Miramax Developing 'Brothers Grimm' TV Series Based On Terry Gilliam Film

The Brothers Grimm, hampered by the Weinsteins, budget squabbles and post-production delays, isn't the finest moment for any of the people involved, and especially not for director Terry Gilliam. But the film lives on as part of the Miramax library, and now the company is turning it into a Brothers Grimm TV series.

Matt Damon probably won't reprise his role as one half of the sibling duo that (in the film's twisted telling) was a medieval con artist team before being known as chroniclers of folk tales. And since his on-screen partner was the late Heath Ledger, new casting will certainly be required. But there is one talent returning from the original film, and (sadly) it isn't Terry Gilliam.

To write the series Miramax has hired Ehren Kruger, who wrote the spec script that launched Gilliam's film, and won writer's guild arbitration to keep his name on the movie even after Gilliam and Tony Grisoni heavily rewrote it.

This new show will be about "the swashbuckling adventures of brothers Wilhelm and Jacob Grimm, who discover startling mythological and supernatural stakes behind the folklore that swept 19th century Europe." (via The Playlist.)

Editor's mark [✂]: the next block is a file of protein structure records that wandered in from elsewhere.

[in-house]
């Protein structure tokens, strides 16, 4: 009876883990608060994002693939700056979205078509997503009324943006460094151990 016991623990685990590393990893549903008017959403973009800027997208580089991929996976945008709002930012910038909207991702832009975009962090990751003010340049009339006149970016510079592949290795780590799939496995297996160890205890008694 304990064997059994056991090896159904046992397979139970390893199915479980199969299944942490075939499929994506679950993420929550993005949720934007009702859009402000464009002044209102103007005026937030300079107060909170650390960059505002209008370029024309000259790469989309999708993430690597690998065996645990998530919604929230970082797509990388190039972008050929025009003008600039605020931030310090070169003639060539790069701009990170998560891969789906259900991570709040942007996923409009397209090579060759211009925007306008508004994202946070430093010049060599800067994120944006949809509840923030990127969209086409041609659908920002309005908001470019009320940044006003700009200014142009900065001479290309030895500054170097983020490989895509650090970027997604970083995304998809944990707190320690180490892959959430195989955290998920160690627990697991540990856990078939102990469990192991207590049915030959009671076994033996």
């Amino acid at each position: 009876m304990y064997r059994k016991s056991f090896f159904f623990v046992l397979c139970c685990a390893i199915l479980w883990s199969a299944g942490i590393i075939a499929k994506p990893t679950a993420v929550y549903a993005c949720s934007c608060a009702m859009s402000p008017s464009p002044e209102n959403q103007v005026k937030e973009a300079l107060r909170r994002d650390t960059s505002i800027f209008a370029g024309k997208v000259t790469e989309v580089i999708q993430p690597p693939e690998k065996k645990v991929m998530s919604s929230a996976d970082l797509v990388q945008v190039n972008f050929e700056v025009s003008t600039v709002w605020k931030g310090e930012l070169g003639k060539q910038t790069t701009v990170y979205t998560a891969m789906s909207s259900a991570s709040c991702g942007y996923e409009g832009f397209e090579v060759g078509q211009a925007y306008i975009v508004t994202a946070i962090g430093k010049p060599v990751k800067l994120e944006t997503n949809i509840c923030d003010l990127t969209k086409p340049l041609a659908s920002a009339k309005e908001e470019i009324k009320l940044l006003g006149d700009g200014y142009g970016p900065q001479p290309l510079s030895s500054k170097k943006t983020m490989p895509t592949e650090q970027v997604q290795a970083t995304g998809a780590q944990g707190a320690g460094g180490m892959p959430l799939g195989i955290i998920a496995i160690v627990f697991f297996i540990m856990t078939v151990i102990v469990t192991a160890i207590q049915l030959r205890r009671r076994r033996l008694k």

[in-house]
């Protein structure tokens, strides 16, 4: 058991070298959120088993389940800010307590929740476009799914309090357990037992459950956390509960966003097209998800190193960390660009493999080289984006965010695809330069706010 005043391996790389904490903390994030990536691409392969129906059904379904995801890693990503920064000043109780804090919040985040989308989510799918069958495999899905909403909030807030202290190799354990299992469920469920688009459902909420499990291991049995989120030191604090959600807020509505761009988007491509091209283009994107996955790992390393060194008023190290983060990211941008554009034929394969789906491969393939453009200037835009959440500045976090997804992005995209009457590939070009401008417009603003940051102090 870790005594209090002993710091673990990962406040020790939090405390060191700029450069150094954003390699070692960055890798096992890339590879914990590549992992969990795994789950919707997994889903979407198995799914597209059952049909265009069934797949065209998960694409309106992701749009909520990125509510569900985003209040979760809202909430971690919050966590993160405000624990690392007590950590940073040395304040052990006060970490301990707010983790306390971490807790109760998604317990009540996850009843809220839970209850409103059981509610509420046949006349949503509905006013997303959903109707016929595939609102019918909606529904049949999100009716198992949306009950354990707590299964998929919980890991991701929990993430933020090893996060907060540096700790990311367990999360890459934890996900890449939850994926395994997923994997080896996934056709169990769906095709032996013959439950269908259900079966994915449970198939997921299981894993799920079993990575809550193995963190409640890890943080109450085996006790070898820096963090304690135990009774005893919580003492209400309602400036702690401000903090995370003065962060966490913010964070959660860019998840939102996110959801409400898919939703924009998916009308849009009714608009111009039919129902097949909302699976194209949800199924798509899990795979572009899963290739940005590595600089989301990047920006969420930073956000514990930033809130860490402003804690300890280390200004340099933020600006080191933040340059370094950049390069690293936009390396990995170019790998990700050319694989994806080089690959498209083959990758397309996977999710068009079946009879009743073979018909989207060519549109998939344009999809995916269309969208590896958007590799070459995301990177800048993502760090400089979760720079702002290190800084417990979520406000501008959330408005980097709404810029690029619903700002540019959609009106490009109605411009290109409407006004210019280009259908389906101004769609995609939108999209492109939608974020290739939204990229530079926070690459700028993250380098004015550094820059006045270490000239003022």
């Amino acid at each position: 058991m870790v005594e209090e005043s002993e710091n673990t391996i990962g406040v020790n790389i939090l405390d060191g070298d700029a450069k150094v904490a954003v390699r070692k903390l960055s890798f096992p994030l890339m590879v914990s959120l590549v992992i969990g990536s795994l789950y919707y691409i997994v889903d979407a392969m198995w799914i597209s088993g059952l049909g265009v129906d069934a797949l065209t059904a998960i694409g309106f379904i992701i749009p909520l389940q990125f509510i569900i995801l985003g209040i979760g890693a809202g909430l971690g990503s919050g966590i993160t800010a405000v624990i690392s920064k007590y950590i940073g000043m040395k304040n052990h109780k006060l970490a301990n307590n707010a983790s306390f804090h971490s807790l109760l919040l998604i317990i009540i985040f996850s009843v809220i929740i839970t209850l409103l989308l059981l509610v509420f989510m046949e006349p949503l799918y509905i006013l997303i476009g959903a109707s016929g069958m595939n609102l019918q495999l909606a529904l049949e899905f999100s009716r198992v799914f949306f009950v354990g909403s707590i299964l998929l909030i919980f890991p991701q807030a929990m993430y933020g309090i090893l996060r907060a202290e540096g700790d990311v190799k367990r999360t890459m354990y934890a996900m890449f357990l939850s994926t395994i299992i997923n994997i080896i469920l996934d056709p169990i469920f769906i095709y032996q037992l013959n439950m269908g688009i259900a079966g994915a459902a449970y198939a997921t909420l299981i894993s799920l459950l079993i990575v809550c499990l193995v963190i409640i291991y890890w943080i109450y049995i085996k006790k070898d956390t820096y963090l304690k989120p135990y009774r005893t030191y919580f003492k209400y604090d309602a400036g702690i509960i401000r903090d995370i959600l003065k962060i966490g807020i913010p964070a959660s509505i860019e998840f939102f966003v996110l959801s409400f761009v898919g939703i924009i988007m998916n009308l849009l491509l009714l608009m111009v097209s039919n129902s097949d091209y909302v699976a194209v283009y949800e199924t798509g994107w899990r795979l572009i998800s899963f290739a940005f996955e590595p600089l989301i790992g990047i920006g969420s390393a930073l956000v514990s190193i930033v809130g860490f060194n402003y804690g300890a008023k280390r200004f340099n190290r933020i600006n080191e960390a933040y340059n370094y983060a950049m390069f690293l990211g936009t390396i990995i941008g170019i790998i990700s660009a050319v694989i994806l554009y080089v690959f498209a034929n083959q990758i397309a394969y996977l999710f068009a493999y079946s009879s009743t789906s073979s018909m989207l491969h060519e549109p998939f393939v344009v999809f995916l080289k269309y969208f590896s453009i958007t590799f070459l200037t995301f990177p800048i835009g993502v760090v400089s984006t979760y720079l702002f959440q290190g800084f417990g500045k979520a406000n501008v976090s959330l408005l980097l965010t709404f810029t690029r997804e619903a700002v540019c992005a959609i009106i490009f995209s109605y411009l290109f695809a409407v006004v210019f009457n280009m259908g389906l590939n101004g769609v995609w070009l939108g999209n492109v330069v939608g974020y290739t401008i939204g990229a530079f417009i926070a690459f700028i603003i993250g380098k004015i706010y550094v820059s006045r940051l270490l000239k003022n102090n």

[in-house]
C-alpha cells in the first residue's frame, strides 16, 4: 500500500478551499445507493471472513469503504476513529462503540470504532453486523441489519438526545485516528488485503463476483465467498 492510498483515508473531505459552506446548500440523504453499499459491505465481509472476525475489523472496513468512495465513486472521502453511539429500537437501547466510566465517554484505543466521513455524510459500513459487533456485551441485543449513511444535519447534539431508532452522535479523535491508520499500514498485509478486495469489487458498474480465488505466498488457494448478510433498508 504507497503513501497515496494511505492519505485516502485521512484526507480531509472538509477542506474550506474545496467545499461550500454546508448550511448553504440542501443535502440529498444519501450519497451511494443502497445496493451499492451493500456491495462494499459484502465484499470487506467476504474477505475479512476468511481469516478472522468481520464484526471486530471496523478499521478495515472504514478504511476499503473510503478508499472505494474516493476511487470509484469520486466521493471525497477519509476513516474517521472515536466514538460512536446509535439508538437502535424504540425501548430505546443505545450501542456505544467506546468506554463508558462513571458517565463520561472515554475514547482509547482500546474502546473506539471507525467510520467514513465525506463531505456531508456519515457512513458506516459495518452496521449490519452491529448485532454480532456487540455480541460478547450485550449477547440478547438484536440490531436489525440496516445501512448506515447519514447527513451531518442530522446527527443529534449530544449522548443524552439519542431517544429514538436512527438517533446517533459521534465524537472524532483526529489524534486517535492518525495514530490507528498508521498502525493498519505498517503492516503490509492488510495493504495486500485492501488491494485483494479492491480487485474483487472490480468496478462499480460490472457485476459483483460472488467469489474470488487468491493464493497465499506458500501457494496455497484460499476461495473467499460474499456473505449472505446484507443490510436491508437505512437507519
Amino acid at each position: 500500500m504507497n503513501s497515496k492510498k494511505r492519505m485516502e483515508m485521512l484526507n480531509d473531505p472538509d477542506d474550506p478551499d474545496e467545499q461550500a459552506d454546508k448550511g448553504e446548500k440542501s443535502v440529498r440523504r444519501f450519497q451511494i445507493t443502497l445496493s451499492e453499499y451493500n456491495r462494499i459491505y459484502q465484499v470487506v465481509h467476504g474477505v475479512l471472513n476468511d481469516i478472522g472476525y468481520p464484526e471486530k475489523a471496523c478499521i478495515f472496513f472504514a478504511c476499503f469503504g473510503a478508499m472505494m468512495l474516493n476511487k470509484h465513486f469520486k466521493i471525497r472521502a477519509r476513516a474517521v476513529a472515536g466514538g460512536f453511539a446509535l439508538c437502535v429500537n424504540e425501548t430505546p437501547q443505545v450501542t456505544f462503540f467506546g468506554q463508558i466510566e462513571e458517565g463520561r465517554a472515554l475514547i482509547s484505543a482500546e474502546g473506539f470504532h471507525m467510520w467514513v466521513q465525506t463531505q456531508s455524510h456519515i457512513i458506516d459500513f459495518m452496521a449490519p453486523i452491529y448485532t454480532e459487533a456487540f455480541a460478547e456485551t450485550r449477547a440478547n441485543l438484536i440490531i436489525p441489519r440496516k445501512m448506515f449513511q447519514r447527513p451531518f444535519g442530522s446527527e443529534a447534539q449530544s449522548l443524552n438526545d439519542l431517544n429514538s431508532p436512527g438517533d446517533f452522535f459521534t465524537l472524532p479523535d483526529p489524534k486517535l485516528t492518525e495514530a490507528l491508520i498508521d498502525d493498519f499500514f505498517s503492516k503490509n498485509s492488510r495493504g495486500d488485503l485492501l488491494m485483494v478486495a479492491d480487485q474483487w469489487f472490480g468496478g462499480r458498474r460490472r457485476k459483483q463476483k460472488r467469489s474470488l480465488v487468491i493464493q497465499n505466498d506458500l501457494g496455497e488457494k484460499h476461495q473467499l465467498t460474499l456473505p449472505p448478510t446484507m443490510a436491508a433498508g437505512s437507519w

Miramax Vice President of Television Daniel Pipski said,

We reached out to Ehren Kruger and producing partner Daniel Bobker to see if they had any interest in making 'The Brothers Grimm' movie into a TV show and the pitch Ehren came back with blew us away. We're thrilled to be working with a writer of his caliber.

Kruger said,

The original stories the Brothers set out to collect were not for the faint of heart and we'll be making a show that gets back to those origins and their cautionary, scary, thrilling spirit.

The problems listed above were just a few of the issues Gilliam faced; the Weinsteins also fired his cinematographer, and clashed with Gilliam over the film's final cut. But at least, unlike The Man Who Killed Don Quixote, which Gilliam had started to shoot before Grimm, this one was finished and released.

We heard quite a while back, even before the recent trend of film-to-TV developments really gathered steam, that Miramax wanted to convert a bunch of film properties into TV series. Most of those haven't gone anywhere (publicly, at least) so we'll see what happens here. In truth, there's a pretty obvious series concept inherent in this Brothers Grimm idea, and since there was once the thought of using the first film to launch a movie series, perhaps Kruger already has ideas stockpiled.